Oh. This again. I get to be enlightened by how game developers have limited resources and have to establish priorities. Yawn. I already explained that we, as normal people, understand this. Going back to Item #2, however, due to the gaming industry’s crippling allergy to transparency, we never get to know why those choices were made. Why do game developers insist on belittling us with stories about how “we have to make hard decisions” while never explaining what the calculus of those decisions is? You think we care if we don’t have any substantive details? Answer: we don’t. Here Anthony Burch waxes rueful about how his team had to choose between the bulk content of Borderland’s 2 and the ending. I dunno, that seems like a pretty big strawman to me, to say nothing of how it speaks to how out of touch he seems to have become with the average gamer. Very few people bought Borderlands 2 for the quality of the story, an element it barely even had. The entire game is sold up on reckless mayhem combined with some silly antics and quality voice acting to provide a transparent excuse for carnage. We want the guns, the classes, and the mindless violence. Claptrap is not Fall-From-Grace. He’s a mascot that produces cheap laughs. Sacrificing the ending of a game that did not prioritize literary quality from the outset is not a sacrifice. It’s called structure. We don’t expect Call of Duty to have an amazing story either. Or Blizzard games post Frozen Throne. Even claiming to value story is a reputation that a gaming company tends to have to earn.
Let’s go back to my favorite dead horse: Mass Effect 3. Explain to me the priorities of that game. It was the end of the trilogy, the closer to two previous games that had constructed a memorable array of characters in a rich and inviting universe we all loved. I’d hazard to say the story of that game should have taken priority over everything else, assuming all that talk about passion wasn’t pure flatulation. Instead, it seems pretty clear said story was low on the priority list. Forget about the nightmare that was the ending for a moment: Mass Effect 3’s story was the weakest of the three games regardless. There was a very noticeable shift in the actions of the characters and how the stories were told in the first place. All the piles of hype about how the story would have branching endings and radical outcomes based on what you’d done before turned out to be ashen night. But what did seem to have the priority of the developers? Oh, the gameplay. I should note that Mass Effect 2 had solved that issue already. Despite the outrage over thermal clips, the gameplay was tight and crisp. What other major iteration was needed? Apparently lots, because the gameplay was the best in the franchise, revamped and sparkled up for all to revel in. Even significant amounts of development time were dedicated to building a feature into a singleplayer RPG that nobody had ever asked for: multiplayer. I bet the months and resources appropriated to that could have been spent on giving us a final boss, or, maybe, a credible concluding scenario that fit the overall tone and themes of the franchise. Oh, but I just remembered Item #4, so here’s a little clarity for you: nobody remembers Mass Effect 3’s multiplayer. Everyone does remember the ending. Those last three minutes ruined the entire Mass Effect franchise and permanently scarred and besmirched the Pixar-like reputation of Bioware as a studio. I certainly hope that the studio discussed priorities after that fiasco.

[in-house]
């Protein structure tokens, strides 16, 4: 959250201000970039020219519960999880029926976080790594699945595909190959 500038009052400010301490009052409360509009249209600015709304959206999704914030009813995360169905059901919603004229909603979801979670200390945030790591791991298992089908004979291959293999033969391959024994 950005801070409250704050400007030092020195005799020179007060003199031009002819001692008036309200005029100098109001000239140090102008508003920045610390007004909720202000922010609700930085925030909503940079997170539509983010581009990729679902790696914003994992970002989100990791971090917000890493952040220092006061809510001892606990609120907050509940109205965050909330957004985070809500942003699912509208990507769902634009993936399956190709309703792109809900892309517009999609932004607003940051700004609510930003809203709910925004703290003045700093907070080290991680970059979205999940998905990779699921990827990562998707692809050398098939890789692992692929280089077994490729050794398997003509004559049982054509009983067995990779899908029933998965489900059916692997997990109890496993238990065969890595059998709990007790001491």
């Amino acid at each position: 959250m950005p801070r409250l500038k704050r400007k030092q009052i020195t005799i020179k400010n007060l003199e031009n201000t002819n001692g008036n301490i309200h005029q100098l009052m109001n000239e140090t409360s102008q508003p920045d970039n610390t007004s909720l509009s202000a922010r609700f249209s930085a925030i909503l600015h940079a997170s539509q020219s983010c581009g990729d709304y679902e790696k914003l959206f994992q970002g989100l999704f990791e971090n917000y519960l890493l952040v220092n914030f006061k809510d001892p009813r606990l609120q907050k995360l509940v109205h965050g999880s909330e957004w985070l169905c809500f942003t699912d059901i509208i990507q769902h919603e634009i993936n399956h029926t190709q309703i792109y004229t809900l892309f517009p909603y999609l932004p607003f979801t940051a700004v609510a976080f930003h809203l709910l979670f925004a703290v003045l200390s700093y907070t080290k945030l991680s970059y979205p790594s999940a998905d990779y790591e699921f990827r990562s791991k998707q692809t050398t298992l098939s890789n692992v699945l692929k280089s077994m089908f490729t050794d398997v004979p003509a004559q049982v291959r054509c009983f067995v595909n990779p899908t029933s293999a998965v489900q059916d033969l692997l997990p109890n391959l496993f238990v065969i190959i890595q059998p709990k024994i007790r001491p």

You see, there are priorities, and there are basics. Assassin’s Creed didn’t get that right. Watch Dogs didn’t get that right. More and more games seem to be following in those footsteps. But beyond all that, merely having a list of priorities does not mean those priorities are well-conceived. It’s perfectly possible to ruin a game with the wrong set of priorities. What we’re a little miffed about these days is that you keep making the same mistakes. You keep throwing out games that nobody could believe were ready for release, yet you adopt the corporate line the moment shit hits the fan. A few months later, you rant about how nobody understands you. But we do: you are a normal person, in a normal job, in a normal industry, and we still expect you to do that job. Just like the military, stress and logistics are no excuse for massacring a village. The complexity of building a plumbing system doesn’t make the consumer a whiny brat for suing you when that shoddily built system ruins their month. But in the video game industry, we don’t have any recourse. You take our money and that’s that, often by outright lying to us. So we get to bitch in return and call you names on this giant bathroom wall.
Until you put your money where your mouth is, we’ll keep opening ours. It’s the only option we have, after all. How’s that for constraints?